But, with effective payroll management, you buy yourself time, and essentially build yourself a safety net to avoid this downward drop. To do this, make sure that your payroll is aligned with your revenue stream. This way, you can make sure you always have cash on hand when it's time to write the paycheck.
Managing salary distribution is another way you can optimise payroll. During a recession, it’s important to have capital available, so if your revenue declines, your payroll doesn't immediately stop. A monthly payroll schedule instead of a weekly one is a great place to start. It'll allow you to have capital on hand for a slightly longer time.
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2. Invoice promptly
One of the major factors that helps you manage cashflow, is keeping on top of invoicing.
Think of invoicing as a bill businesses give to their B2B or B2C customers for the product or service they provide. During a recession, the flow of money for both customers and businesses slows down and declines.
Startups encountering this problem are likely to see a lack of readiness from customers when it comes to paying the bill. This can create cashflow problems because you'll not have the capital needed to get materials, pay employees, and invest in new products. To counter this, you need to make sure that you're invoicing promptly.
This means encouraging customers to make payments when payments need to be made. It can also include reviewing the invoices and highlighting those that haven’t been paid. Sounds like a lot, but there are lots of digital solutions out there designed to make this a breeze.
3. Forecast cashflow
Creating a forecast is essential if you want to successfully manage cashflow. A cashflow forecast will show all the money coming in and going out of your business for a period of six months, or even a year. When forecasting, you must include payment received from all sources, including sales, bank interests, seed funding, and angel investors as well as all those expenses.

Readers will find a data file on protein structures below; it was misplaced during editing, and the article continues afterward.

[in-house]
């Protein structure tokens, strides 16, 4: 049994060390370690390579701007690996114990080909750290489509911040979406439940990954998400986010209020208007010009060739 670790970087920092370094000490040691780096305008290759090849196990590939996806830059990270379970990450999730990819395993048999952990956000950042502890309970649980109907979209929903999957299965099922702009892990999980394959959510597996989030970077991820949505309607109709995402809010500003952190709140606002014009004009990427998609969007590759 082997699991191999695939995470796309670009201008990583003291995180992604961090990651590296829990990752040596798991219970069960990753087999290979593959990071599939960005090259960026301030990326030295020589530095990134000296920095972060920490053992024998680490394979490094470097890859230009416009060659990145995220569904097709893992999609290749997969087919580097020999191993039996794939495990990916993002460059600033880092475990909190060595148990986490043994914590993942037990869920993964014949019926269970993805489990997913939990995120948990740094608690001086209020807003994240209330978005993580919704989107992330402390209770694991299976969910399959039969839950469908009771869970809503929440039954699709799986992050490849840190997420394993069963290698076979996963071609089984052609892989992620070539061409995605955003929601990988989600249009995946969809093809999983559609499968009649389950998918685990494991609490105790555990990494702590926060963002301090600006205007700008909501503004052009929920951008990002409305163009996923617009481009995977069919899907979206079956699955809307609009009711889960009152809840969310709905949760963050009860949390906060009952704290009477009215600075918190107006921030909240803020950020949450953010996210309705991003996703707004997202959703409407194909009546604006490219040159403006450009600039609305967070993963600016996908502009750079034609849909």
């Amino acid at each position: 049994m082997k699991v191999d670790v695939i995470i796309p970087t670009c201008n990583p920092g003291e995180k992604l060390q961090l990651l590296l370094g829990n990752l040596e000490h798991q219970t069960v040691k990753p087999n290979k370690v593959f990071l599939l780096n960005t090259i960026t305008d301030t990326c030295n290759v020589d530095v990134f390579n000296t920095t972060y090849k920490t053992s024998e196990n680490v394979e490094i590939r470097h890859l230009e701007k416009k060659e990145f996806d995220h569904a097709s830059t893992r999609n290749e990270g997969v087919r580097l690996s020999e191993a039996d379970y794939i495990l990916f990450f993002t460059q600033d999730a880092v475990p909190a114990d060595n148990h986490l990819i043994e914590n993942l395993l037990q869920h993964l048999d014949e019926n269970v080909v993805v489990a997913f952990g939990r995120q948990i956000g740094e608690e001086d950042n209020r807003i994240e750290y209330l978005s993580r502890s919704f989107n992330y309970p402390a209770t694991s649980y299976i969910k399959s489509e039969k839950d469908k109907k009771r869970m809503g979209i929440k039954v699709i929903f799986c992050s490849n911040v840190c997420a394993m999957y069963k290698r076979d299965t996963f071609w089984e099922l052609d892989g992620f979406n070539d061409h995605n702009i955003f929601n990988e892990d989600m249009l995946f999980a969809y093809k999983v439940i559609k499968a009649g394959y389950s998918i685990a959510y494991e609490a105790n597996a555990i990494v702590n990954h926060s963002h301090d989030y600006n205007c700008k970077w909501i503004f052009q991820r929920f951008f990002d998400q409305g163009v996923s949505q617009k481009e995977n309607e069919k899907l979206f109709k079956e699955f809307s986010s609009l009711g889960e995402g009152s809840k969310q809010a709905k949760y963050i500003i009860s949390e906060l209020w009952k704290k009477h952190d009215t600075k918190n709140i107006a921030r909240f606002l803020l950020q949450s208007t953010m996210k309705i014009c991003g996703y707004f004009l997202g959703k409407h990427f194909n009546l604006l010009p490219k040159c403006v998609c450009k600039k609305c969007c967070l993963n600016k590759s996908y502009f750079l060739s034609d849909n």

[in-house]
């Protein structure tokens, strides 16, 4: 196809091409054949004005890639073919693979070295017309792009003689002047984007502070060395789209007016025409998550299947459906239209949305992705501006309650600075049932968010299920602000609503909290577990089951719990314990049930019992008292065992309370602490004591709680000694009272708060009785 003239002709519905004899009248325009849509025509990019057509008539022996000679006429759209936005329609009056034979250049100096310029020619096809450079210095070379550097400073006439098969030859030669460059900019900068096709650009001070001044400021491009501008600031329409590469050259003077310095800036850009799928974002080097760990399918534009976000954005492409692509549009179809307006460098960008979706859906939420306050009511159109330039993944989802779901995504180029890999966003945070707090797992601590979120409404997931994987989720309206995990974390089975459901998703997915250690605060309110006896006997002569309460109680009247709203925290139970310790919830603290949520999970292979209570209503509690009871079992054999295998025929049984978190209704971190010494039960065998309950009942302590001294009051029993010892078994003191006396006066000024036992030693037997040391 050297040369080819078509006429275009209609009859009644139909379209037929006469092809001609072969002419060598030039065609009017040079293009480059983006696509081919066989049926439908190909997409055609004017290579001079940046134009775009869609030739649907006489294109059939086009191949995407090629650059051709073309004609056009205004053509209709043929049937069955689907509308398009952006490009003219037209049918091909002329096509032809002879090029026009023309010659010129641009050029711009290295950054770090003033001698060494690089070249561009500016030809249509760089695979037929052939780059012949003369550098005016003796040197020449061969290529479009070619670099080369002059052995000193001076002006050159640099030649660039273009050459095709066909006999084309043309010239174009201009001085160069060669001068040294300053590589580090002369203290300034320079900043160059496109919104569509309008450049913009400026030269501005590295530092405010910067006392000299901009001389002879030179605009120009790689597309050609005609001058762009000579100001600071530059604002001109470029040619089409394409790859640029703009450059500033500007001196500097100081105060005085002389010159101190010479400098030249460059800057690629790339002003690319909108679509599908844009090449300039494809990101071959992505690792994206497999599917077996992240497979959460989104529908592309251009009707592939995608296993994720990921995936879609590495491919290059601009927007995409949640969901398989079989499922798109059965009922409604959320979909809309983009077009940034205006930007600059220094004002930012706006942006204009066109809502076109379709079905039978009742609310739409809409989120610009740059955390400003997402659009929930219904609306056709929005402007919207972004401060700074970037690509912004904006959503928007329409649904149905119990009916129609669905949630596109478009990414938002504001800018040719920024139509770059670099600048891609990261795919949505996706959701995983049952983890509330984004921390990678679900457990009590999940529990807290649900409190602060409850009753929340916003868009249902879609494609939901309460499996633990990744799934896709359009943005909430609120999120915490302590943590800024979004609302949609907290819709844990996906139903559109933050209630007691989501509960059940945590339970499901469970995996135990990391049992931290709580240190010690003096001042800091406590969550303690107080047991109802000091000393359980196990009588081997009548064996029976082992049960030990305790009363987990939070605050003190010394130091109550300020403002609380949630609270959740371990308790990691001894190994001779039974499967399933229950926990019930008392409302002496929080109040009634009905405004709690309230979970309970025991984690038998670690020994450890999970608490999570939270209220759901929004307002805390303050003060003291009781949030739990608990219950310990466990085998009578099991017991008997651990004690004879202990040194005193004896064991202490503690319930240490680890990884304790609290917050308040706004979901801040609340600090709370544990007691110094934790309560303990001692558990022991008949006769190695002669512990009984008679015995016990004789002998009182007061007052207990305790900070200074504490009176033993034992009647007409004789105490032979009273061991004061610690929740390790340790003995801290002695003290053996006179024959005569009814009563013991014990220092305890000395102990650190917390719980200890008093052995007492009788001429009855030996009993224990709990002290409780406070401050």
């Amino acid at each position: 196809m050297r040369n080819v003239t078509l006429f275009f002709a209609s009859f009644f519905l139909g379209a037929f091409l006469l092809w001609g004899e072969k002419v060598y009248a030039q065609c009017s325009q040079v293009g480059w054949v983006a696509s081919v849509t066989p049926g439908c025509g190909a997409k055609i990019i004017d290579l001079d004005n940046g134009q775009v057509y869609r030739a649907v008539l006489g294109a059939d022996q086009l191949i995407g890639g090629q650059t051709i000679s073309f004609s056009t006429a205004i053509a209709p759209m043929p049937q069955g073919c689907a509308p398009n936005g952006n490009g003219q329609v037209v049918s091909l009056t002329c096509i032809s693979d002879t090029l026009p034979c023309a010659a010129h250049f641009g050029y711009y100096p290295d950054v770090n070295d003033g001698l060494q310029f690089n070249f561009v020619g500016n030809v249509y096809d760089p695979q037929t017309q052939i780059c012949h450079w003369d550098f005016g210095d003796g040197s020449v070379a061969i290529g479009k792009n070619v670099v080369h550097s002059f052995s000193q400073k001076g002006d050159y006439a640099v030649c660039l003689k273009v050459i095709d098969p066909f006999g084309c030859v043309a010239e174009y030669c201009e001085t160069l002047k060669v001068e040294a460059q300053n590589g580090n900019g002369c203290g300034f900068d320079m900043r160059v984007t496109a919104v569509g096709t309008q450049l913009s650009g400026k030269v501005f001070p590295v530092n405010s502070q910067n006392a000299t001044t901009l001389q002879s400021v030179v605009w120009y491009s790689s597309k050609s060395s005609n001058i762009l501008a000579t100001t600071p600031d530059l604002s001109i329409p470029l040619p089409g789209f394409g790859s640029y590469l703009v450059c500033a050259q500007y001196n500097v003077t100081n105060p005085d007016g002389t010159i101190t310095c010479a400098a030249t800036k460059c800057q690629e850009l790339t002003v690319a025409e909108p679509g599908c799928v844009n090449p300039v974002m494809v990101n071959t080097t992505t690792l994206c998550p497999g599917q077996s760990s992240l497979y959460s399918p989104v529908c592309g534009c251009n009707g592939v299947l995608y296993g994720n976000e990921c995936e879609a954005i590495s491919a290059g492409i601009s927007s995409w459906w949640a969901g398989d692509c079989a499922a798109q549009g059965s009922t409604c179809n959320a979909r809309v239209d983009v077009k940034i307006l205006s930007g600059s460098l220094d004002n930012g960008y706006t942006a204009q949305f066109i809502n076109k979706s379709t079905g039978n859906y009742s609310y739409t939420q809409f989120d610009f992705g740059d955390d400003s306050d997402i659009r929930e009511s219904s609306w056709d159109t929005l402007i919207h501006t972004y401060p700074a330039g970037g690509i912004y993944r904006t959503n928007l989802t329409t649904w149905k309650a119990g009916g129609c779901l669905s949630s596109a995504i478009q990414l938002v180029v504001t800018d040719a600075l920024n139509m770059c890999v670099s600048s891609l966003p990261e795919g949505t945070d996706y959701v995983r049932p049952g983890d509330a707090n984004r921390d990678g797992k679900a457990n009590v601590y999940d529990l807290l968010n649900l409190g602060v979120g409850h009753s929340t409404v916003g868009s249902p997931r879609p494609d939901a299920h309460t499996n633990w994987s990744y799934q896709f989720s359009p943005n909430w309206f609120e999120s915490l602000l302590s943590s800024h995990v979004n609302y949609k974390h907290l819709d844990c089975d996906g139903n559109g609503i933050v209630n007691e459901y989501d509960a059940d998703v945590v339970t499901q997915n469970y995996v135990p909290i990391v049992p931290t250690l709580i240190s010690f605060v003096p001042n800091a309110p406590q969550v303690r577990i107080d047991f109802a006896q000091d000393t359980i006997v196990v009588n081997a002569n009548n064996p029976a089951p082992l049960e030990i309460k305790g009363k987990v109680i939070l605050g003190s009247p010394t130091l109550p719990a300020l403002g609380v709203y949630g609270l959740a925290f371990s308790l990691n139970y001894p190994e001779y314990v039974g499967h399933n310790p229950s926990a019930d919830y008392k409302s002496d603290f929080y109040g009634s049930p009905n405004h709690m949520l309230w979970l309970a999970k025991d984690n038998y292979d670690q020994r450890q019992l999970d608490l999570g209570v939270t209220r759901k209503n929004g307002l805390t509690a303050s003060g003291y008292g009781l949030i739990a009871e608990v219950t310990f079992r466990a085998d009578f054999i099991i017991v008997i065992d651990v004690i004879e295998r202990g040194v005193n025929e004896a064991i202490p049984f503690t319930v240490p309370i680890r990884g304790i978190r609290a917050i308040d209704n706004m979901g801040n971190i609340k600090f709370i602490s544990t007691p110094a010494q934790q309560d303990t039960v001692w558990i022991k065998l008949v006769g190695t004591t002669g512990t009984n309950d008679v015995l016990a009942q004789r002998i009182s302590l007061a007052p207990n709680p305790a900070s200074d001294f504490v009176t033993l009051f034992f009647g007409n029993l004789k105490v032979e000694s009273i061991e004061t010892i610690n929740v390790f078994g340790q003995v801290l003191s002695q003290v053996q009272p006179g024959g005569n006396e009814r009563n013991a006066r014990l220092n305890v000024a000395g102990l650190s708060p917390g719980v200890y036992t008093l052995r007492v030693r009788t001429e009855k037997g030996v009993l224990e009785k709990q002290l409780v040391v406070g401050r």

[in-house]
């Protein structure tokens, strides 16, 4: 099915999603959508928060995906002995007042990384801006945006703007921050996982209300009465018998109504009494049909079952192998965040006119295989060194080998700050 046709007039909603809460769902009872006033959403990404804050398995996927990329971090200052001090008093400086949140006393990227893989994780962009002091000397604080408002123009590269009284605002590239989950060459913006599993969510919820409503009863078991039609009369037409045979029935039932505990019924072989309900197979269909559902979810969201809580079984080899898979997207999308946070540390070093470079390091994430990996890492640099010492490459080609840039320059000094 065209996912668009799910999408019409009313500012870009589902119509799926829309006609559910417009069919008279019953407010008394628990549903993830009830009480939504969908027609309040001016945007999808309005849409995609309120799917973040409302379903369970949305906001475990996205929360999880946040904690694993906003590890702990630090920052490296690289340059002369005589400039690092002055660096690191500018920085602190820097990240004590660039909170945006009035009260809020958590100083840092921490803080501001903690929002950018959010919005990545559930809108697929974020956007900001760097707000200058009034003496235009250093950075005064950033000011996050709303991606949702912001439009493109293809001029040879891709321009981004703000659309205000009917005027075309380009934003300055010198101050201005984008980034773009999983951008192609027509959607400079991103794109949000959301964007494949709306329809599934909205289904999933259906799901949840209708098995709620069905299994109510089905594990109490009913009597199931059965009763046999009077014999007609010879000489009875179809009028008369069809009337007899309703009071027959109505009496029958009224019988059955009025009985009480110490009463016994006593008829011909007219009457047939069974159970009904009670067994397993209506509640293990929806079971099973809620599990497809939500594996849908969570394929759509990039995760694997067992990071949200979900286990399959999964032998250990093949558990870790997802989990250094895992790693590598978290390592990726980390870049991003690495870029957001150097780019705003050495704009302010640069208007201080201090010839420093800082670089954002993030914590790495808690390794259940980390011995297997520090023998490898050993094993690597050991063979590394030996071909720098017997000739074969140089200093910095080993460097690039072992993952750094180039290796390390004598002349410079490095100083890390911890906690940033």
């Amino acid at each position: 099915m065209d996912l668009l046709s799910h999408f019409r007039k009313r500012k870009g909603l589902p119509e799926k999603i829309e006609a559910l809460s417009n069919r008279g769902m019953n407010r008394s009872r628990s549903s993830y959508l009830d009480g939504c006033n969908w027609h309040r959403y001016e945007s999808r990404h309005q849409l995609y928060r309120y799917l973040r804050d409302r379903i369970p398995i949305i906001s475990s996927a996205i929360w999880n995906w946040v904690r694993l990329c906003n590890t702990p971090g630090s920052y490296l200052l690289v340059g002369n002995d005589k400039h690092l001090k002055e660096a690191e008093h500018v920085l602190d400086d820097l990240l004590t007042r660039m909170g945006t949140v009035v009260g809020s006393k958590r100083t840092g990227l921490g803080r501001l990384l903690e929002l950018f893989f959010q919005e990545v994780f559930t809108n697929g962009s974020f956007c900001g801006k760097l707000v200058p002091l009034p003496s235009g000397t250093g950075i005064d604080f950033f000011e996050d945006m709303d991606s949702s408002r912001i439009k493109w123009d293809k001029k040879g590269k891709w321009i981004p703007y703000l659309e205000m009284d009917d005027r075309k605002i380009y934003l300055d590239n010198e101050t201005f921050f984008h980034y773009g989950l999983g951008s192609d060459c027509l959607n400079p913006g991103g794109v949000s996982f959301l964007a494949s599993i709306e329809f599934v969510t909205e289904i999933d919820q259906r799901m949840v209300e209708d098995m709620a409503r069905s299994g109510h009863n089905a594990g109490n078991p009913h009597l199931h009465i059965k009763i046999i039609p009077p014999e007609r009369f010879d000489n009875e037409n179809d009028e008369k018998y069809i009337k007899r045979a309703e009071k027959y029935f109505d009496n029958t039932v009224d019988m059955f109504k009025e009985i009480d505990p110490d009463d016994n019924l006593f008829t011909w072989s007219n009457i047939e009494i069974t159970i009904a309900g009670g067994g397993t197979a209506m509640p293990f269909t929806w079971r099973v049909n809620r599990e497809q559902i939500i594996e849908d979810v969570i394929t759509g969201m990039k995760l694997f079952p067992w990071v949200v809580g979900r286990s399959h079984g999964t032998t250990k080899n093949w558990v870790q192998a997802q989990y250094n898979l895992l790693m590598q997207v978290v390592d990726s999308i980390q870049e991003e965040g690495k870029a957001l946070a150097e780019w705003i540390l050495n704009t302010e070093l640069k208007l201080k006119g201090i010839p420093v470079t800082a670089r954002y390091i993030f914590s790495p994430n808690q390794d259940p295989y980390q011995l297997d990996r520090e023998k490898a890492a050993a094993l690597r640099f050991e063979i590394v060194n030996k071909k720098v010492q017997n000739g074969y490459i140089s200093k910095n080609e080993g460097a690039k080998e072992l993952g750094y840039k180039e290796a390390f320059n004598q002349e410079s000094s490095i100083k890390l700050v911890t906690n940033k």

This is a really important practice for all businesses to use. It'll help you make informed decisions, and understand your business a lot better. But how can in help in a recession?
Forecasting allows you to recognise patterns, and plan for both best and worst case scenarios - and how you can optimise your processes to best fit the coming months.
4. Reducing expenses
The thing with a recession, is it doesn't happen overnight - and it certainly isn't announced as such! So, you need to keep on top of your cashflow before, recognise the patterns that suggest one's on the horizon, then act quickly. Expenses are a big part of this.
You need to know all the of the operating costs of your business. You should then rank them by levels of importance. You need to know, are they essential, or a preference?
By having this information, you can take emotion out of the process and reduce expenses quickly, with minimal or no damage to your startup's operation.
5. Optimise payment terms
Payment terms are agreed conditions about when and how customers pay for the products or services they buy. These vary from one business to another. But, they're generally two weeks to one month long.
You need to make sure that these payment terms are clearly mentioned on the invoices sent. Payment stagnation is common during a recession. It happens when sales and production are at a standstill. But, you can keep such things from influencing them by implementing clear payment terms. So, how can you do this?
Rewarding and penalising payments can help to make sure you receive payments on time. You could choose to offer a discount for payment made within fourteen to thirty days. You can also charge interest on payments that violate the agreed time period. Under the Late Payments of Commercial Debts (Interest) Act 1998, businesses are entitled to charge statutory interest for business-to-business transactions in case of late payments.
6. Use a business credit card
A business credit card is another great way to manage cashflow in a recession. You'll likely have lower capital in a recessive economy, and if this is so bad you can't meet the essential expenses, something's going to have to give. Business credit cards can allow you to increase payment periods and use credit instead of cash. Essentially, buying you time. But, you should use these wisely.
Pay attention to the deal your signing up for, and definitely do not take on more debt than your cashflow figures say you can pay back.
If you don't, you'll be making much more trouble for yourself down the line.
A recessive economy can be challenging for businesses of all sizes. But, it's a greater threat to the survival of startups. A recession can be caused by various factors. Some of these include natural disasters, geopolitical conflicts, loss of customer confidence, and economic instability. During a recession, income levels decline, and customers aren’t willing to spend as much.
This leads to stagnation as growth in production and sales begin to decline. Such a scenario poses many problems for startups as you don’t have the required capital to function. However, learning to manage cashflow in a recession can help you minimise the impact of a recession.